Students use Chinese to write and speak with imagination to engage or persuade peers, justifying their perspectives by drawing on the ideas or experiences of others. They apply linguistic expressions...
Students use Chinese to write and speak with imagination to engage or persuade peers, justifying their perspectives by drawing on the ideas or experiences of others. They apply linguistic expressions encountered in contemporary and traditional literature to develop their own ability to write in more expressive and creative ways, while increasing accuracy in their use of written Chinese.
Students are immersed in Chinese, with the teacher using Chinese for instruction, explanation and interaction. Students speak and write in Chinese to express their own interests and describe and discuss their experiences. To develop oracy and literacy, learners build metalinguistic awareness across both Chinese and English, identifying similarities and differences in language systems and framing. Given the high value placed on recital in Chinese culture, students are likely to have begun to develop this skill, and it should be further developed as they progress towards becoming high-level users of Chinese in a range of contexts. Students consciously apply a working knowledge of Chinese language systems to their language use in order to understand why they make certain choices in interactions and to access a wider range of written texts.
By the end of Level 8, students sustain oral and written interactions with known audiences, making appropriate adjustments to language use for different audiences, contexts and purposes. They access and analyse a range of authentic spoken, written and multimodal sources to support and present ideas and opinions. Students respond to and create spoken, written and multimodal imaginative texts in a range of genres. They translate informative texts from Chinese into English and vice versa for particular audiences. Students reflect on adjustments they make to language use for different audiences.
Students apply knowledge of grammatical and text structures and vocabulary choices to achieve effective communication. They identify the main ideas conveyed in texts related to other learning areas or presented in age-appropriate imaginative texts or media. They begin to see texts as existing within a cultural context, and begin to make comparisons between the values and practices encountered in classical Chinese texts and those encountered in their local communities. They demonstrate awareness that texts reflect the cultural background and values of the author and are open to diverse interpretations.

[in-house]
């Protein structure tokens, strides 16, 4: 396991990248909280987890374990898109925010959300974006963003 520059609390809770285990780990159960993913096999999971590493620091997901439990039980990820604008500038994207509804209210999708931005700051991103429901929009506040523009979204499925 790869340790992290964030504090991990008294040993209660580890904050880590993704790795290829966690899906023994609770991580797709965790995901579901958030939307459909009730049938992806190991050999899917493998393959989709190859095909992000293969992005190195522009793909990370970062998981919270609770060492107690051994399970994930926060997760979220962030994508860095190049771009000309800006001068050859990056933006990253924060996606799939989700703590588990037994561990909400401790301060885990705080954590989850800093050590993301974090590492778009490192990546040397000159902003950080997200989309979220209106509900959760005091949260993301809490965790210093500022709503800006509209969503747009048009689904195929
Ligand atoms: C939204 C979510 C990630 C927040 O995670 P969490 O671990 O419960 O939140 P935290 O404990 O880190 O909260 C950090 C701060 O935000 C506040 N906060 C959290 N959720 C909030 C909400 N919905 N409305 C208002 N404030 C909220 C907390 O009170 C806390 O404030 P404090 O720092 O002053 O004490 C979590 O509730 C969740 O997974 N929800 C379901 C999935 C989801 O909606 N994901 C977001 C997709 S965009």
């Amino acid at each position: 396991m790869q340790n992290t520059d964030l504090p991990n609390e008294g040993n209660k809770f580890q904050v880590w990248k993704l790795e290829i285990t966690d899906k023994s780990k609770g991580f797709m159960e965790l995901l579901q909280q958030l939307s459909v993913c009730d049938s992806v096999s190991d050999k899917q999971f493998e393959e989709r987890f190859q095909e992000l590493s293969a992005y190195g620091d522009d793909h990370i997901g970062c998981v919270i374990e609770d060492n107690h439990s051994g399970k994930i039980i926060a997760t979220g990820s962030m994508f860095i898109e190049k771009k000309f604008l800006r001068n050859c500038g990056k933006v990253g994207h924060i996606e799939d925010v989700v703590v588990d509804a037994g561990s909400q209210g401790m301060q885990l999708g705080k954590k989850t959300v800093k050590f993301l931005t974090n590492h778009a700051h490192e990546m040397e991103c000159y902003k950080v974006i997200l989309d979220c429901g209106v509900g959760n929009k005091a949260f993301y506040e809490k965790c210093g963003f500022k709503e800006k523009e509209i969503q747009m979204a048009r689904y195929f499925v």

Students learn how to write objectively in simplified and traditional characters and substantiate their ideas and perspectives in appropriate ways. They learn to transcribe complex spoken texts...
Students learn how to write objectively in simplified and traditional characters and substantiate their ideas and perspectives in appropriate ways. They learn to transcribe complex spoken texts and develop skills in listening to diverse speakers of Chinese who vary in rhythm and pitch. Students experiment with western genre conventions in their Chinese speech and writing and with ways of expressing and developing their ‘Chinese voice’ effectively for diverse audiences.
Students are immersed in Chinese. They present, debate and discuss issues, exploring their responses, positioning themselves in relation to events, and recognising and accepting others’ diverse perspectives. They read texts in both simplified and traditional characters, comparing forms and identifying how key components are altered or transferred, and use this understanding to make informed predictions of meaning when they read new characters in the forms that are less familiar to them.
By the end of Level 10, students sustain extended interactions with diverse individuals and groups, selecting spoken and written language for precision and for effect on participants. Students collate and evaluate a range of spoken, written and multimodal sources to convey different perspectives to different audiences. They select and organise ideas, adapting language, style, register and textual features to mediate these ideas for a range of audiences who speak Chinese or English or both. They respond to authentic texts and create a range of persuasive, informative and imaginative texts. Students apply features of prosody in their own speech. They apply understanding of character components and morphemes to their own writing. They reflect on their own experiences of interacting across diverse linguistic and cultural contexts, and display a capability to move readily between languages and cultures.
Students have metalinguistic awareness across their two languages, including explicitly considering similarities and differences in the structure and framing of both languages. They are aware of the choices they make in terms of how they present themselves and their ideas to audiences who speak either language. They analyse how language features and devices are used to achieve different purposes. Students explain how language and languages vary with time and according to situation and context. They identify evidence showing how texts reflect the cultural background and values of the author and different perspectives.